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Nikolaos Christidis and Peter A. Stott
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Nikolaos Christidis and Peter A. Stott
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Nikolaos Christidis and Peter A. Stott
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Nikolaos Christidis and Peter A. Stott

Abstract

The new Hadley Centre system for attribution of weather and climate extremes provides assessments of how human influence on the climate may lead to a change in the frequency of such events. Two different types of ensembles of simulations are generated with an atmospheric model to represent the actual climate and what the climate would have been in the absence of human influence. Estimates of the event frequency with and without the anthropogenic effect are then obtained. Three experiments conducted so far with the new system are analyzed in this study to examine how anthropogenic forcings change the odds of warm years, summers, or winters in a number of regions where the model reliably reproduces the frequency of warm events. In all cases warm events become more likely because of human influence, but estimates of the likelihood may vary considerably from year to year depending on the ocean temperature. While simulations of the actual climate use prescribed observational data of sea surface temperature and sea ice, simulations of the nonanthropogenic world also rely on coupled atmosphere–ocean models to provide boundary conditions, and this is found to introduce a major uncertainty in attribution assessments. Improved boundary conditions constructed with observational data are introduced in order to minimize this uncertainty. In more than half of the 10 cases considered here anthropogenic influence results in warm events being 3 times more likely and extreme events 5 times more likely during September 2011–August 2012, as an experiment with the new boundary conditions indicates.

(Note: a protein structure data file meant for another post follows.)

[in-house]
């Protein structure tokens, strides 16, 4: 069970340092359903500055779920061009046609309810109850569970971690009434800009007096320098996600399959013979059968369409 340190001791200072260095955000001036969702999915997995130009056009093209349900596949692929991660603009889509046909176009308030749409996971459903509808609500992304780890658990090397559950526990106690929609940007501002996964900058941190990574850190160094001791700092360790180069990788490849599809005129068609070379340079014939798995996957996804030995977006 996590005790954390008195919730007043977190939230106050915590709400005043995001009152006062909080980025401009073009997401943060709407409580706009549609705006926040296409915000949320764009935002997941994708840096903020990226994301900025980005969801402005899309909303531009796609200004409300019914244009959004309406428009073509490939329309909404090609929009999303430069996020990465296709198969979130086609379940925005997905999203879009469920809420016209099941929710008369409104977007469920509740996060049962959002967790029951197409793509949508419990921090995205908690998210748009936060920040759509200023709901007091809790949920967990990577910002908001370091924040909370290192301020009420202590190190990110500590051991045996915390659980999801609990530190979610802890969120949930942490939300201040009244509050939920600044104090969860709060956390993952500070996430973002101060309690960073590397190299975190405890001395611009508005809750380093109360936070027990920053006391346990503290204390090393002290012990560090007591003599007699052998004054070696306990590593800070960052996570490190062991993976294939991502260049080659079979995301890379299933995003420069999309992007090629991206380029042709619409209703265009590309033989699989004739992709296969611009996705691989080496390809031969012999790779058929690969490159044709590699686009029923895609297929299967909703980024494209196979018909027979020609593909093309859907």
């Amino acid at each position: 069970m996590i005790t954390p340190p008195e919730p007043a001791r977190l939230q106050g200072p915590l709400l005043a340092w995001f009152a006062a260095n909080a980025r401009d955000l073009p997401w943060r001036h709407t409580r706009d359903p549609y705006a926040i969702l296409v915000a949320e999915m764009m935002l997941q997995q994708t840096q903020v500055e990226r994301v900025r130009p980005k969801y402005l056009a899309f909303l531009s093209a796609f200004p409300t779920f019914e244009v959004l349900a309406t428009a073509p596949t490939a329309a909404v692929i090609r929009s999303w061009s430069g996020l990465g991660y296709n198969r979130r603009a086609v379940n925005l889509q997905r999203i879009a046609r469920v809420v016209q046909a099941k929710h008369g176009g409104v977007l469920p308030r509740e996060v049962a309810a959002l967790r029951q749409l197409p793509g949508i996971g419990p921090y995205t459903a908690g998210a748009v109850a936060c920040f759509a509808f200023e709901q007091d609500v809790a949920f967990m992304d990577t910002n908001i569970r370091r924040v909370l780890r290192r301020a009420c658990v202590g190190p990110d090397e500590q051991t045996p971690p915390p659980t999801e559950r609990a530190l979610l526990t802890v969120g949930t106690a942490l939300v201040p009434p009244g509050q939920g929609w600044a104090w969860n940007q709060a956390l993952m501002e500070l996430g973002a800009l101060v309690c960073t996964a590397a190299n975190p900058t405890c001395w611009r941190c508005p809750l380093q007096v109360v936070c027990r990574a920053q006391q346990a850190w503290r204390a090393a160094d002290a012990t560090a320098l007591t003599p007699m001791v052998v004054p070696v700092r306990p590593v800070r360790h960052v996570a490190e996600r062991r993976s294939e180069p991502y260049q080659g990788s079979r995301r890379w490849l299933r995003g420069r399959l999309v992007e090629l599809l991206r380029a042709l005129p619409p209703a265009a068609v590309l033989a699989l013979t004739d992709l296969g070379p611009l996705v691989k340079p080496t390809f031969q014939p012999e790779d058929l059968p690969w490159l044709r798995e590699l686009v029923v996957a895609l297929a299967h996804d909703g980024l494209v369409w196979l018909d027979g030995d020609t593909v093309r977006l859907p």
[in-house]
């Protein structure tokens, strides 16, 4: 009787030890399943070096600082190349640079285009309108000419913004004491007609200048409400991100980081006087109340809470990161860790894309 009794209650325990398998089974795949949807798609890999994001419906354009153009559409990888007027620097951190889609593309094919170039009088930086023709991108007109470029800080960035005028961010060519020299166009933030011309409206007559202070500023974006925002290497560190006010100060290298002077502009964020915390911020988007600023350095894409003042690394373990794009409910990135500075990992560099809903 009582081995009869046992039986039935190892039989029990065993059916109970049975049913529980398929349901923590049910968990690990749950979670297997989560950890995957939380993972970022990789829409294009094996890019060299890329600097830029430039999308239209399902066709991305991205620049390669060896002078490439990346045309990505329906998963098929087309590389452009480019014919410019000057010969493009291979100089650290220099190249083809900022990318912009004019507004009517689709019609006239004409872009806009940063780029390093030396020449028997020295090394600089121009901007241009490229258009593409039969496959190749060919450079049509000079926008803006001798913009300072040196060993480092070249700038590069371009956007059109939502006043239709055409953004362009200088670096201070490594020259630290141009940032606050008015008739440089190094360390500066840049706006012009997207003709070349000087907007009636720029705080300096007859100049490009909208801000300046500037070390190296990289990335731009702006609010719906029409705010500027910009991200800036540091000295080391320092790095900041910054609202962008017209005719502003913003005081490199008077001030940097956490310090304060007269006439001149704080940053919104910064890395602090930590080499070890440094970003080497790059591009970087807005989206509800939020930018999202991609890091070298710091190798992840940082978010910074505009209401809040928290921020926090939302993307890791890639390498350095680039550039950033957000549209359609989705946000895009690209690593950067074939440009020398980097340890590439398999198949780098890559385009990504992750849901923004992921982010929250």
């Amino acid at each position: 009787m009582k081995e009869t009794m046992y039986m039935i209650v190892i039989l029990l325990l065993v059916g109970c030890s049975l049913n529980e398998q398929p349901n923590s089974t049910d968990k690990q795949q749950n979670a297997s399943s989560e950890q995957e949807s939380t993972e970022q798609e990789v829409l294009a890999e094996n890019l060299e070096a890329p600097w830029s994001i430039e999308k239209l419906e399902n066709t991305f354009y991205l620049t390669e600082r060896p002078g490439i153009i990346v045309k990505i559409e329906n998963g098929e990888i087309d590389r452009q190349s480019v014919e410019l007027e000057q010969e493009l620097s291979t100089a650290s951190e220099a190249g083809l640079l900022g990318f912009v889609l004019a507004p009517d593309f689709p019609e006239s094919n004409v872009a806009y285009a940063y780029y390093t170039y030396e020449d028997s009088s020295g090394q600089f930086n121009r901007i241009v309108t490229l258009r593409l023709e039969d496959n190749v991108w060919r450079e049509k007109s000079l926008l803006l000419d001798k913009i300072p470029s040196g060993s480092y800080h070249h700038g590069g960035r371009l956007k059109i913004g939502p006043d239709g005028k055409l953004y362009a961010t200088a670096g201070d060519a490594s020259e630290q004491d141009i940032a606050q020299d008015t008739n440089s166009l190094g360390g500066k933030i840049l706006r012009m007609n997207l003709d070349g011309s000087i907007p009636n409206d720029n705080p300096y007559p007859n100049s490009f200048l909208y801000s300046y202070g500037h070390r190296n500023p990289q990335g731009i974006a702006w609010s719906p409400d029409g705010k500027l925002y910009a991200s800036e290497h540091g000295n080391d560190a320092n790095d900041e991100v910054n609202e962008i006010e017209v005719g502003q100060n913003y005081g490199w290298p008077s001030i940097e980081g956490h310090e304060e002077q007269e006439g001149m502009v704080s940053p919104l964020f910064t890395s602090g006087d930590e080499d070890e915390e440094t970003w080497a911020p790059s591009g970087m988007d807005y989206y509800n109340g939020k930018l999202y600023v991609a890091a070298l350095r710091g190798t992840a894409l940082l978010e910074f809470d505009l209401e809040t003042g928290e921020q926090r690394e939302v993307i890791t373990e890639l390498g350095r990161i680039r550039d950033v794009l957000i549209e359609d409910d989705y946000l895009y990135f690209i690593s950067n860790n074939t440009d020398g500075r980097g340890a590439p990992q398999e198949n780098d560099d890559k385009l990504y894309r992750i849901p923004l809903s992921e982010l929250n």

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Fraser C. Lott and Peter A. Stott

Abstract

Although it is critical to assess the accuracy of attribution studies, the fraction of attributable risk (FAR) cannot be directly assessed from observations since it involves the probability of an event in a world that did not happen, the “natural” world where there was no human influence on climate. Instead, reliability diagrams (usually used to compare probabilistic forecasts to the observed frequencies of events) have been used to assess climate simulations employed for attribution and by inference to evaluate the attribution study itself. The Brier score summarizes this assessment of a model by the reliability diagram. By constructing a modeling framework where the true FAR is already known, this paper shows that Brier scores are correlated to the accuracy of a climate model ensemble’s calculation of FAR, although only weakly. This weakness exists because the diagram does not account for accuracy of simulations of the natural world. This is better represented by two reliability diagrams from early and late in the period of study, which would have, respectively, less and greater anthropogenic climate forcing. Two new methods are therefore proposed for assessing the accuracy of FAR, based on using the earlier observational period as a proxy for observations of the natural world. It is found that errors from model-based estimates of these observable quantities are strongly correlated with errors in the FAR estimated in the model framework. These methods thereby provide new observational estimates of the accuracy in FAR.